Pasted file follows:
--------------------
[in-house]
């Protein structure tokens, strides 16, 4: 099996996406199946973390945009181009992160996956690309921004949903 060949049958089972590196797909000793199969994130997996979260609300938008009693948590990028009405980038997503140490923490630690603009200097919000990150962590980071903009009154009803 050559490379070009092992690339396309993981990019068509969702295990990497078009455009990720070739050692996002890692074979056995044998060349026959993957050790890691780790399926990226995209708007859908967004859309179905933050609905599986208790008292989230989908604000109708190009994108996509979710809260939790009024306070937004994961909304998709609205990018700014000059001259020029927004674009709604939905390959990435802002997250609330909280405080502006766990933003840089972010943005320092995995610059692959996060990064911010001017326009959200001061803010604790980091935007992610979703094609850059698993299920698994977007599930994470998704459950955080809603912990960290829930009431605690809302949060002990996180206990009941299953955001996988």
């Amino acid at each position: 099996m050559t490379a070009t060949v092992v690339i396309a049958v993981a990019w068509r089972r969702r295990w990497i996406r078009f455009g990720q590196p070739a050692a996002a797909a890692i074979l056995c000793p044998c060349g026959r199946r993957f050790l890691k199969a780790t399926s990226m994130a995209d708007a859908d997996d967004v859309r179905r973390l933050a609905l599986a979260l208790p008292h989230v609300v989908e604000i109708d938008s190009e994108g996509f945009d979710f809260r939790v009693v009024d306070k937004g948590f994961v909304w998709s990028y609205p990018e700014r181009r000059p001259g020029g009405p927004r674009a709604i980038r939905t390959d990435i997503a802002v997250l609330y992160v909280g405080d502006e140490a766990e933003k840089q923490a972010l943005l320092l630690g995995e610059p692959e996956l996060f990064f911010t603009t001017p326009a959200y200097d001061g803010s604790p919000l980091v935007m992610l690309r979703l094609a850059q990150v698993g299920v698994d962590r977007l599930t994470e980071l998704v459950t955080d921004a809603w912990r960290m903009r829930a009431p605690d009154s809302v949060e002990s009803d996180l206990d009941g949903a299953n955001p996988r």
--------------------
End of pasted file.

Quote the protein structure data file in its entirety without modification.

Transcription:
[in-house]
């Protein structure tokens, strides 16, 4: 099996996406199946973390945009181009992160996956690309921004949903 060949049958089972590196797909000793199969994130997996979260609300938008009693948590990028009405980038997503140490923490630690603009200097919000990150962590980071903009009154009803 050559490379070009092992690339396309993981990019068509969702295990990497078009455009990720070739050692996002890692074979056995044998060349026959993957050790890691780790399926990226995209708007859908967004859309179905933050609905599986208790008292989230989908604000109708190009994108996509979710809260939790009024306070937004994961909304998709609205990018700014000059001259020029927004674009709604939905390959990435802002997250609330909280405080502006766990933003840089972010943005320092995995610059692959996060990064911010001017326009959200001061803010604790980091935007992610979703094609850059698993299920698994977007599930994470998704459950955080809603912990960290829930009431605690809302949060002990996180206990009941299953955001996988």
């Amino acid at each position: 099996m050559t490379a070009t060949v092992v690339i396309a049958v993981a990019w068509r089972r969702r295990w990497i996406r078009f455009g990720q590196p070739a050692a996002a797909a890692i074979l056995c000793p044998c060349g026959r199946r993957f050790l890691k199969a780790t399926s990226m994130a995209d708007a859908d997996d967004v859309r179905r973390l933050a609905l599986a979260l208790p008292h989230v609300v989908e604000i109708d938008s190009e994108g996509f945009d979710f809260r939790v009693v009024d306070k937004g948590f994961v909304w998709s990028y609205p990018e700014r181009r000059p001259g020029g009405p927004r674009a709604i980038r939905t390959d990435i997503a802002v997250l609330y992160v909280g405080d502006e140490a766990e933003k840089q923490a972010l943005l320092l630690g995995e610059p692959e996956l996060f990064f911010t603009t001017p326009a959200y200097d001061g803010s604790p919000l980091v935007m992610l690309r979703l094609a850059q990150v698993g299920v698994d962590r977007l599930t994470e980071l998704v459950t955080d921004a809603w912990r960290m903009r829930a009431p605690d009154s809302v949060e002990s009803d996180l206990d009941g949903a299953n955001p996988r």